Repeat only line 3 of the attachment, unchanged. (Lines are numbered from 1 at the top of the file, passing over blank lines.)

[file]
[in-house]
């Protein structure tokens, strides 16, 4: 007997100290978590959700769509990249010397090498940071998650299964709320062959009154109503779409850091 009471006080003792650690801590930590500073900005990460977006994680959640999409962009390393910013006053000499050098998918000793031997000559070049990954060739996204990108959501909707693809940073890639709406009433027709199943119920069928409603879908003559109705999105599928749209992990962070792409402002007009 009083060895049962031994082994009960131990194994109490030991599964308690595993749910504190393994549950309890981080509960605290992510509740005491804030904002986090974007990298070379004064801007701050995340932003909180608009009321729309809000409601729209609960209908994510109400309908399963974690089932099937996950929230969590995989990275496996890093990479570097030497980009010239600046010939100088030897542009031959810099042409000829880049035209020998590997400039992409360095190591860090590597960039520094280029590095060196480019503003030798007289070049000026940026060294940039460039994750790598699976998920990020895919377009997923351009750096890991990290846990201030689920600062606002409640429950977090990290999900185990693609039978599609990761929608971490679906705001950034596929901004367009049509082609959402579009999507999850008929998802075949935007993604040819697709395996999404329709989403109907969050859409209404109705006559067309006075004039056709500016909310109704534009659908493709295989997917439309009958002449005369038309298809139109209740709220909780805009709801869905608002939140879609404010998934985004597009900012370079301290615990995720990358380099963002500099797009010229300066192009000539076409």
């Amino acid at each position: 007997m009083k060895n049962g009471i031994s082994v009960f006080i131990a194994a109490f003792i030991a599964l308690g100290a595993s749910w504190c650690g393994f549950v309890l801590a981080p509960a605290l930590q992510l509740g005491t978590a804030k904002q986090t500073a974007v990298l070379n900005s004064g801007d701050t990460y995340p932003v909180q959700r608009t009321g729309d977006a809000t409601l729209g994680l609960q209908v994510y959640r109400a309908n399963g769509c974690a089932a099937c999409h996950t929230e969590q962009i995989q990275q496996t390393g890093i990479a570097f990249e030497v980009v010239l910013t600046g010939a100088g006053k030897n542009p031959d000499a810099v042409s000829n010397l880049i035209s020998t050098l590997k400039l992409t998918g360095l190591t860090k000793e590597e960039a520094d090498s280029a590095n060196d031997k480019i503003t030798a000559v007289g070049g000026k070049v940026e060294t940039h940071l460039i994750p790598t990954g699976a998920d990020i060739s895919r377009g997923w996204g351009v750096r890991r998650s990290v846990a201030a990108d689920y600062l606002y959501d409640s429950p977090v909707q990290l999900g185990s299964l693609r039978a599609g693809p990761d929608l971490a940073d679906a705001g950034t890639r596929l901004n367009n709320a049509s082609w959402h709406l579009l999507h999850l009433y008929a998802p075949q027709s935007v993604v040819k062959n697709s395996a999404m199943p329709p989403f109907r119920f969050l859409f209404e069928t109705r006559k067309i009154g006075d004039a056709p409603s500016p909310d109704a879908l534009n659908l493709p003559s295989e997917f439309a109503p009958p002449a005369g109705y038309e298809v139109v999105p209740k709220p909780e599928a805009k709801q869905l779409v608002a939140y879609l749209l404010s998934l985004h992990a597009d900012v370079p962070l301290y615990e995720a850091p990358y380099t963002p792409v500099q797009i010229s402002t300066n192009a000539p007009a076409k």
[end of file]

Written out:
């Amino acid at each position: 007997m009083k060895n049962g009471i031994s082994v009960f006080i131990a194994a109490f003792i030991a599964l308690g100290a595993s749910w504190c650690g393994f549950v309890l801590a981080p509960a605290l930590q992510l509740g005491t978590a804030k904002q986090t500073a974007v990298l070379n900005s004064g801007d701050t990460y995340p932003v909180q959700r608009t009321g729309d977006a809000t409601l729209g994680l609960q209908v994510y959640r109400a309908n399963g769509c974690a089932a099937c999409h996950t929230e969590q962009i995989q990275q496996t390393g890093i990479a570097f990249e030497v980009v010239l910013t600046g010939a100088g006053k030897n542009p031959d000499a810099v042409s000829n010397l880049i035209s020998t050098l590997k400039l992409t998918g360095l190591t860090k000793e590597e960039a520094d090498s280029a590095n060196d031997k480019i503003t030798a000559v007289g070049g000026k070049v940026e060294t940039h940071l460039i994750p790598t990954g699976a998920d990020i060739s895919r377009g997923w996204g351009v750096r890991r998650s990290v846990a201030a990108d689920y600062l606002y959501d409640s429950p977090v909707q990290l999900g185990s299964l693609r039978a599609g693809p990761d929608l971490a940073d679906a705001g950034t890639r596929l901004n367009n709320a049509s082609w959402h709406l579009l999507h999850l009433y008929a998802p075949q027709s935007v993604v040819k062959n697709s395996a999404m199943p329709p989403f109907r119920f969050l859409f209404e069928t109705r006559k067309i009154g006075d004039a056709p409603s500016p909310d109704a879908l534009n659908l493709p003559s295989e997917f439309a109503p009958p002449a005369g109705y038309e298809v139109v999105p209740k709220p909780e599928a805009k709801q869905l779409v608002a939140y879609l749209l404010s998934l985004h992990a597009d900012v370079p962070l301290y615990e995720a850091p990358y380099t963002p792409v500099q797009i010229s402002t300066n192009a000539p007009a076409k």